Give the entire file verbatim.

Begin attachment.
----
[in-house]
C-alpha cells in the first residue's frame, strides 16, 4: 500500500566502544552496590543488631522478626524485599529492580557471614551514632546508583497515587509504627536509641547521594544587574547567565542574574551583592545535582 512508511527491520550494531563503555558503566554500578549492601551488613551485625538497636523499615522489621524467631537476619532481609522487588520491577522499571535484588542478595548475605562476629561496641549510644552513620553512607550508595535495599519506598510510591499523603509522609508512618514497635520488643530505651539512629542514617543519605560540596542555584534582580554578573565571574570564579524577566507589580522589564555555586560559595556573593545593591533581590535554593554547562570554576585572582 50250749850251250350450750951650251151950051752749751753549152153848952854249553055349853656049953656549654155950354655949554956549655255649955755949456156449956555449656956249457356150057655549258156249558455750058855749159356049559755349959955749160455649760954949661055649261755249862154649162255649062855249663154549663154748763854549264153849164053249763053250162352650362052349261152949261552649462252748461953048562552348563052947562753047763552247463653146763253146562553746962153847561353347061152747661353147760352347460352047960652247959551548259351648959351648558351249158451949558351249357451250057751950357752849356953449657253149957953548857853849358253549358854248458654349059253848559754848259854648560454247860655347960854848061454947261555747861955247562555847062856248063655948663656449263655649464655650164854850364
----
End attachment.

[in-house]
C-alpha cells in the first residue's frame, strides 16, 4: 500500500566502544552496590543488631522478626524485599529492580557471614551514632546508583497515587509504627536509641547521594544587574547567565542574574551583592545535582 512508511527491520550494531563503555558503566554500578549492601551488613551485625538497636523499615522489621524467631537476619532481609522487588520491577522499571535484588542478595548475605562476629561496641549510644552513620553512607550508595535495599519506598510510591499523603509522609508512618514497635520488643530505651539512629542514617543519605560540596542555584534582580554578573565571574570564579524577566507589580522589564555555586560559595556573593545593591533581590535554593554547562570554576585572582 50250749850251250350450750951650251151950051752749751753549152153848952854249553055349853656049953656549654155950354655949554956549655255649955755949456156449956555449656956249457356150057655549258156249558455750058855749159356049559755349959955749160455649760954949661055649261755249862154649162255649062855249663154549663154748763854549264153849164053249763053250162352650362052349261152949261552649462252748461953048562552348563052947562753047763552247463653146763253146562553746962153847561353347061152747661353147760352347460352047960652247959551548259351648959351648558351249158451949558351249357451250057751950357752849356953449657253149957953548857853849358253549358854248458654349059253848559754848259854648560454247860655347960854848061454947261555747861955247562555847062856248063655948663656449263655649464655650164854850364